Linpack isn’t a great indication of overall smartphone performance, but it is a good test of the floating point capabilities of the CPUs in these SoCs. ARM has steadily been improving FP performance for the past few generations but we’re going to see a big jump to Krait/A15. As most client smartphone workloads are integer based and those that are FP heavy end up relying on the GPU, an advantage here doesn’t tell us much today (particularly because Linpack isn’t running native code but rather atop Dalvik) other than how speedy the FPUs are. There’s a new port of Linpack which runs using native code which we’ll be trying out in the big performance comparison piece.

Linpack - Single-threaded
Linpack - Multi-threaded

As we’ve shown before, FP performance on Krait is superb thanks to its architectural advantages over a straight A9. I find that FP performance was more relevant of a benchmark when display rendering was being done in CPU instead of on the GPU with the new OpenGL ES 2.0 render paths. Still, it’s worth talking about.

BaseMark OS

Rightware’s BaseMark OS is a general purpose benchmark designed to better simulate overall Android performance. It includes a heavily threaded benchmark, file IO tests, and compression/decompression tasks that all contribute to its overall score.

BaseMark OS Performance

Basemark OS is relatively new to us but we’re adding more and more phones as time goes on for comparison purposes. Curiously enough the SGS3s post numbers a bit shy of their HTC cousins. I think that in spite of this, you’d be hard pressed to tell the Krait based One X and Krait based SGS3 apart.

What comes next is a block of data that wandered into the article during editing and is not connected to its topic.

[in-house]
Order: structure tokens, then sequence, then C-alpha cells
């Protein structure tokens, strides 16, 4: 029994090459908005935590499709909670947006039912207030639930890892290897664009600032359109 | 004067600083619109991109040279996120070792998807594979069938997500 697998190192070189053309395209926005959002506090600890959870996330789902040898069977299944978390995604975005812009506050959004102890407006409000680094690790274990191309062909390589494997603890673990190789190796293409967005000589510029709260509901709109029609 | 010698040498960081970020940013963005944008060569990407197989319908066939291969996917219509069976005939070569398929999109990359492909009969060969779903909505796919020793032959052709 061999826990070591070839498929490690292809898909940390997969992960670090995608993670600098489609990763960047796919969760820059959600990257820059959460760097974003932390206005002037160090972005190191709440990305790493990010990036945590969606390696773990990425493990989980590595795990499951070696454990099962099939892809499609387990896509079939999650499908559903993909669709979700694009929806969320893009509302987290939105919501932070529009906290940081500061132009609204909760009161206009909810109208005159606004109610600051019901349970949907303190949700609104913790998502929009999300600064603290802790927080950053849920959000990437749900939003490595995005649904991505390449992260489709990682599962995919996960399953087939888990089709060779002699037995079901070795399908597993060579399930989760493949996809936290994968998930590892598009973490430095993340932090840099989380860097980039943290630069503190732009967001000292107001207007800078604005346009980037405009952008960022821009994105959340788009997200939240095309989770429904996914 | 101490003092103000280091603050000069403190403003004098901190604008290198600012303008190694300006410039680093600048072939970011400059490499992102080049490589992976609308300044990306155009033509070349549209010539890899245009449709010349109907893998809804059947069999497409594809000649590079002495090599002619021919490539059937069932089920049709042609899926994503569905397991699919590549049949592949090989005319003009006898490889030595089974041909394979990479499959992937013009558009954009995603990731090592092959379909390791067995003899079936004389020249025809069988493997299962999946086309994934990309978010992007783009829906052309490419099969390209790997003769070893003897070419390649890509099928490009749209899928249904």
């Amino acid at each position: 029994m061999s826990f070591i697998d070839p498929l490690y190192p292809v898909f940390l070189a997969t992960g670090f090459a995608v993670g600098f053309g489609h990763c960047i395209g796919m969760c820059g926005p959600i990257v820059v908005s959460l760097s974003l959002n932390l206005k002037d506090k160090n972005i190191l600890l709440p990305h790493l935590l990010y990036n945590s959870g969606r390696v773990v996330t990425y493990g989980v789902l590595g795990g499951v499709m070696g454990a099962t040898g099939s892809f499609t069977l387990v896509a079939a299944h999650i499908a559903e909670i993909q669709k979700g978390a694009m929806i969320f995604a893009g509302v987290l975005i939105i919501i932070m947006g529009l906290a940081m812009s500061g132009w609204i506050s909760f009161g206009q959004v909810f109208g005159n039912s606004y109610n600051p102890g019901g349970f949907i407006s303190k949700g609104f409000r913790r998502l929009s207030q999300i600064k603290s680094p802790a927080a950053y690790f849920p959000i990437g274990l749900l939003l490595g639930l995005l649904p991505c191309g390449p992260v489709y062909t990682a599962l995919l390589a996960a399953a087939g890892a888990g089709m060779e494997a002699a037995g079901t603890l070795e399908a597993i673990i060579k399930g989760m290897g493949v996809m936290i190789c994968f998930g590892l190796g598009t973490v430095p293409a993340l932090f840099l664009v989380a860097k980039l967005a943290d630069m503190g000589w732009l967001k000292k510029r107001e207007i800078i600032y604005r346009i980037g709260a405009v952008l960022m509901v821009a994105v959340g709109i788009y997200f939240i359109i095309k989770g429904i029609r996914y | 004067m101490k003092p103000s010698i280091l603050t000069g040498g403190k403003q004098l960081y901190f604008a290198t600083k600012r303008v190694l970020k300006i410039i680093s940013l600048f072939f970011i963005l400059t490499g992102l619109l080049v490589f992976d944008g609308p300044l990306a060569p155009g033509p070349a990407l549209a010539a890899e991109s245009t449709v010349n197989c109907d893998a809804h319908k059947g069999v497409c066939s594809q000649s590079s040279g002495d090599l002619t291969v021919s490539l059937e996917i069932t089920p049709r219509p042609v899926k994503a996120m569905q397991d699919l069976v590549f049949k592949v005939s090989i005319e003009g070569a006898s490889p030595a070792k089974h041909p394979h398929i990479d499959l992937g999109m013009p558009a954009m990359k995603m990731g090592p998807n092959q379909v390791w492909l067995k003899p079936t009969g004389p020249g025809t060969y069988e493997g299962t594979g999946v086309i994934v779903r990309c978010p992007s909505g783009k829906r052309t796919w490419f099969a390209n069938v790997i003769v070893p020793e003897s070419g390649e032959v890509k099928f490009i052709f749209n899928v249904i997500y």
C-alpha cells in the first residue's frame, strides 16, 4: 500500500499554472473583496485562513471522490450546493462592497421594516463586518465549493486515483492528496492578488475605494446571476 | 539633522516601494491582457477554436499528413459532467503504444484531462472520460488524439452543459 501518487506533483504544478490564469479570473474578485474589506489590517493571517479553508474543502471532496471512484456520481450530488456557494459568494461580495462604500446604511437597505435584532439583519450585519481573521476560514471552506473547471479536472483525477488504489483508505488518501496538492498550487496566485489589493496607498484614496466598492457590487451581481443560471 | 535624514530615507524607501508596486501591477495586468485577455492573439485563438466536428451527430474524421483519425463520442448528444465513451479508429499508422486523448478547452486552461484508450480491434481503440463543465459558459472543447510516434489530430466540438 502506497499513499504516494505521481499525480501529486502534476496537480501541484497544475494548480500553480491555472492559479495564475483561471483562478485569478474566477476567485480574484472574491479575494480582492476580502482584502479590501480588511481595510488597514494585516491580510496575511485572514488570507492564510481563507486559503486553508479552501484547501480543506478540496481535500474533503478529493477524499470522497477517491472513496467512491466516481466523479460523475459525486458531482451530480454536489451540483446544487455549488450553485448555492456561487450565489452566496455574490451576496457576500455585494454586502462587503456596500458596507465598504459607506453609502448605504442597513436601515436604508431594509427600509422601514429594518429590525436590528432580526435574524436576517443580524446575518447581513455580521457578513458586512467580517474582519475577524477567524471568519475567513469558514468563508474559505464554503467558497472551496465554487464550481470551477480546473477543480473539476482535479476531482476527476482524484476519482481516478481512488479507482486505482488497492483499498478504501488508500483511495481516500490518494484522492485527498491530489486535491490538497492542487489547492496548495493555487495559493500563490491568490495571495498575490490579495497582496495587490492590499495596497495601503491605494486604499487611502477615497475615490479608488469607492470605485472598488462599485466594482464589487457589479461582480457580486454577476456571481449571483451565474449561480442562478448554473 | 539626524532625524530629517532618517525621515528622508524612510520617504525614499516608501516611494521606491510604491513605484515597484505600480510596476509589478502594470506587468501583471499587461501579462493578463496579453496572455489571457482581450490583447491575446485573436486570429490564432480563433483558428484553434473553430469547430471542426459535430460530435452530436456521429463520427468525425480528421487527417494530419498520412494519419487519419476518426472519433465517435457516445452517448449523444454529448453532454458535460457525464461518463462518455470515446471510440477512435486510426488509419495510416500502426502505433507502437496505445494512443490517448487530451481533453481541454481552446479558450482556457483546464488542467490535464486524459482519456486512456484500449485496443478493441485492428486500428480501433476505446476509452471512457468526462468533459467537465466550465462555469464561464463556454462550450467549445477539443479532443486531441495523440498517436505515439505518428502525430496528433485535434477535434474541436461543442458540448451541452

GPU Performance - GLBenchmark 2.1

As we wait for actual 3D gaming benchmarks to make their way into Android (and hopefully crossplatform) games, we must rely on synthetic tests designed to simulate 3D game performance as best as possible. We start with GLBenchmark, one of the better Android GPU tests on the market today. There are two benchmarks, Egypt and Pro, and each is run in two modes: native screen resolution and offscreen (vsync disabled) at 720p. The latter is more useful for apples to apples comparisons as everything is rendering the same number of pixels, whereas performance in the onscreen tests is determined by the screen resolution of the device along with the performance of its GPU.

GLBenchmark 2.1 - Egypt
GLBenchmark 2.1 - Egypt - Offscreen (720p)

As a reminder, only the Egypt offscreen test takes place with vsync turned off, which is why you see devices with 720p displays posting different results on versus off screen where vsync is off. Part of the deal in getting Krait to market as quickly as possible required that Qualcomm pair the CPU with an older GPU, in this case the Adreno 225 instead of the newer Adreno 3xx offerings due out later this year in SoCs like MSM8960 Pro or the quad core Krait APQ8064. As a result, you can see the SGS2 with Exynos 4210 pull ahead in both tests. Obviously the on-screen test isn’t a totally fair comparison because of the inherent difference in resolution - 720p vs WVGA.

GLBenchmark 2.1 - Pro
GLBenchmark 2.1 - Pro - Offscreen (720p)

In the older Pro offscreen test, we see Adreno 225 trading spots with SGS2’s Mali–400 and coming out on top.

Basemark ES 2.0 V1

Rightware’s Basemark ES 2.0 V1 is an aging GPU test that tends to favor Qualcomm’s Adreno GPUs above almost all others:

RightWare Basemark ES 2.0 V1 - Taiji
RightWare Basemark ES 2.0 V1 - Hoverjet

Basemark ES 2.0 is definitely starting to show its age, as Hoverjet is at vsync essentially the whole time, and Taiji is getting there as well. In addition, Qualcomm appears to be using ES 2.0 as an optimization target, so I wouldn’t put too much faith in the ES 2.0 results.